Return to growth looks likely
Since the financial crisis, the outlook for the financial services sector has been very weak. Economic output in the sector has tumbled in recent years and on the latest data (for Q2 2013), stands at its lowest level since 2005. Labour market data also illustrate the decline in activity in the financial services sector.
Employment in the sector in Q2 2013 was some 7.0% lower than at its pre-financial crisis peak. That’s some 85,000 fewer jobs in financial services in the UK.
Trading activity in many markets remains much lower in than before the financial crisis. And the level of merger and acquisition (M&A) activity also remains subdued; the Q2 2013 estimate for the total number of domestic and cross- border merger and acquisition (M&A) transactions involving UK companies was 111, a 42% decrease on the volume recorded in Q2 2012 (191 transactions).
Despite poor performance in recent years, there are tentative signs emerging that the economic situation for the financial services sector has at least bottomed out. The number of formal defaults in the financial services sector has fallen back to levels last seen before 2008, Business lending is likely to pick up as the recovery gains momentum, while government policy measures to support the housing market - in particular Help to Buy - have led to a sharp increase in mortgage market activity. The number of mortgage approvals for house purchase in July 2013 stood 29.9% higher than the same month a year ago, according to Bank of England data. This increase in mortgage lending activity – albeit from a relatively low base - should support a return to growth in the financial services sector.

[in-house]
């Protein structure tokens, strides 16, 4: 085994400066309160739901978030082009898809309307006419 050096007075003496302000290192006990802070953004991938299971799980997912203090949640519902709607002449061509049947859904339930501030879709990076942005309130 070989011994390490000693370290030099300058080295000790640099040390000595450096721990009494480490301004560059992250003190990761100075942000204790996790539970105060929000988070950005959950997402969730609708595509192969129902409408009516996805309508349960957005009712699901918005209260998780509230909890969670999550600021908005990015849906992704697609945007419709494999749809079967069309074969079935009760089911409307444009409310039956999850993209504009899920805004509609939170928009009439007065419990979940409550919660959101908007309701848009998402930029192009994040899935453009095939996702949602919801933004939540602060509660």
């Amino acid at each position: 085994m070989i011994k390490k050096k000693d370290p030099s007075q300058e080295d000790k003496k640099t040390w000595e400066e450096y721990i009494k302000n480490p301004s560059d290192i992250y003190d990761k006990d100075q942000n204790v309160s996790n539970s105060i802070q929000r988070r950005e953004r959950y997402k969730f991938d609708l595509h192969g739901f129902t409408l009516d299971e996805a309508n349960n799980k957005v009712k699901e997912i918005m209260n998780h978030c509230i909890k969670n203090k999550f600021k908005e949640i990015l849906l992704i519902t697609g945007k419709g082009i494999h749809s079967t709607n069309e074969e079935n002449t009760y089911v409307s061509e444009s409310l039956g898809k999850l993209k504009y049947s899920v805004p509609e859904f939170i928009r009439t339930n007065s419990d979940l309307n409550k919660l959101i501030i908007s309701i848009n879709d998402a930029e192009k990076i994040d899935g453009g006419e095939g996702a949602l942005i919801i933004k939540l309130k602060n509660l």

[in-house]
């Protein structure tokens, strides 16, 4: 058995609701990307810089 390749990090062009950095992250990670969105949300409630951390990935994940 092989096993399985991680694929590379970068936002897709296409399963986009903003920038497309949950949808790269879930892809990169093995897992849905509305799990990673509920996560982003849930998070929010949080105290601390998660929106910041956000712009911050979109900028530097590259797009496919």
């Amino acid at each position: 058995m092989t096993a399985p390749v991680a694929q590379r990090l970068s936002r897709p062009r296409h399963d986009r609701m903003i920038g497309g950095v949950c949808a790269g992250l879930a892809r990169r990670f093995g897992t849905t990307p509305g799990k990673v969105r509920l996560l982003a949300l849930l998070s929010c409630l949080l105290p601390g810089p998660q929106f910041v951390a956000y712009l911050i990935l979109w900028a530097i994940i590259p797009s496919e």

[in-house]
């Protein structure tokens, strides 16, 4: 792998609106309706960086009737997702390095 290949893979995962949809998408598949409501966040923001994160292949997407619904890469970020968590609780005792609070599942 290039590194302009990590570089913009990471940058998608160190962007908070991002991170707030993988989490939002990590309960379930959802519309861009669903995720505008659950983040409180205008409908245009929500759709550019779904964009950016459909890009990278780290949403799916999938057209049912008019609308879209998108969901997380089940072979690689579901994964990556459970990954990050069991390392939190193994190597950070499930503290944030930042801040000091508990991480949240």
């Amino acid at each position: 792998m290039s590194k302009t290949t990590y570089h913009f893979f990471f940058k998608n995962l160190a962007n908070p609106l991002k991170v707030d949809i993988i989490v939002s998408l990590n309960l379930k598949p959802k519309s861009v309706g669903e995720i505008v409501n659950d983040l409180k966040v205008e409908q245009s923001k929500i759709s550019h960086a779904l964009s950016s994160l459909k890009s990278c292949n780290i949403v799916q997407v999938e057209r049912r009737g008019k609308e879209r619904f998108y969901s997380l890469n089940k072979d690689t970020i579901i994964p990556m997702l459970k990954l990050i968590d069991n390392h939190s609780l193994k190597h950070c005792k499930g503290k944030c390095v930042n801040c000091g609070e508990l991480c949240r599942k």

Britain’s financial services sector is likely to see structurally weaker growth than before the financial crisis, even in the medium-term. Although the 2013 Z/Yen Global Financial Centres Index continues to place London as the most desirable financial centre in the world, questions remain over how this desirability can be maintained as the global economic balance shifts from the West to the East. The survey used to construct the Global Financial Centres Index shows that, while London continues to be well regarded by survey respondents in North America (and respondents in Latin America and the Middle East), London is less well rated by respondents from offshore centres and Asia & Pacific centres. This could pose challenges for London going forward.
Scandals in recent years, such as the Libor rate fixing, PPI, high interest rate hedging and some retail product mis-selling scandals also continue to have an impact on the reputation of the UK’s - particularly London’s - financial services industry. Combined with ongoing negative rhetoric from politicians regarding the size of bank bonuses, the UK’s relative desirability as a hub of global finance remains fragile. Potential future moves to increase taxes on bank bonuses, while popular with the electorate, risk damaging a sector that remains crucial to the UK economy. Despite the decline in economic output in recent years, the UK’s financial services industry continues to account for approximately 9% of GDP.